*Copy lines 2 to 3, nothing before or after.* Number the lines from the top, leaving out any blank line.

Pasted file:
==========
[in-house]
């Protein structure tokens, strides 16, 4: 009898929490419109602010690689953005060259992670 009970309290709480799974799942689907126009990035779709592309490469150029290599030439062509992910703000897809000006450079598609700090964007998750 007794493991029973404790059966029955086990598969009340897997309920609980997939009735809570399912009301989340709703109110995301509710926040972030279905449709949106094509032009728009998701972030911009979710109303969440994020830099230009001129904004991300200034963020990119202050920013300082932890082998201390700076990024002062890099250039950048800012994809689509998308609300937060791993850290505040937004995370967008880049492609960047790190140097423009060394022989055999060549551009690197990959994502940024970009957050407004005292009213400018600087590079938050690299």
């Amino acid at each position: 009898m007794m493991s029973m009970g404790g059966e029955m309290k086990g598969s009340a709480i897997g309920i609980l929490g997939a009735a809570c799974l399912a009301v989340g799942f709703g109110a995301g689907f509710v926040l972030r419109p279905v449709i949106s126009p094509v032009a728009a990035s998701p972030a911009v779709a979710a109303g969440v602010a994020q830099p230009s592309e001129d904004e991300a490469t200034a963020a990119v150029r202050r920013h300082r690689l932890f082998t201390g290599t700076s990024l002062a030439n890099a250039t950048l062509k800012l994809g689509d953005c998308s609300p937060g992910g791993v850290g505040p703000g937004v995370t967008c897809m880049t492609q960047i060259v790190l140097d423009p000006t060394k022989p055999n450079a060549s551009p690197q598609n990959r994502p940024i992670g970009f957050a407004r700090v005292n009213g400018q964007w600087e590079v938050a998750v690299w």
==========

């Protein structure tokens, strides 16, 4: 009898929490419109602010690689953005060259992670 009970309290709480799974799942689907126009990035779709592309490469150029290599030439062509992910703000897809000006450079598609700090964007998750 007794493991029973404790059966029955086990598969009340897997309920609980997939009735809570399912009301989340709703109110995301509710926040972030279905449709949106094509032009728009998701972030911009979710109303969440994020830099230009001129904004991300200034963020990119202050920013300082932890082998201390700076990024002062890099250039950048800012994809689509998308609300937060791993850290505040937004995370967008880049492609960047790190140097423009060394022989055999060549551009690197990959994502940024970009957050407004005292009213400018600087590079938050690299």
């Amino acid at each position: 009898m007794m493991s029973m009970g404790g059966e029955m309290k086990g598969s009340a709480i897997g309920i609980l929490g997939a009735a809570c799974l399912a009301v989340g799942f709703g109110a995301g689907f509710v926040l972030r419109p279905v449709i949106s126009p094509v032009a728009a990035s998701p972030a911009v779709a979710a109303g969440v602010a994020q830099p230009s592309e001129d904004e991300a490469t200034a963020a990119v150029r202050r920013h300082r690689l932890f082998t201390g290599t700076s990024l002062a030439n890099a250039t950048l062509k800012l994809g689509d953005c998308s609300p937060g992910g791993v850290g505040p703000g937004v995370t967008c897809m880049t492609q960047i060259v790190l140097d423009p000006t060394k022989p055999n450079a060549s551009p690197q598609n990959r994502p940024i992670g970009f957050a407004r700090v005292n009213g400018q964007w600087e590079v938050a998750v690299w």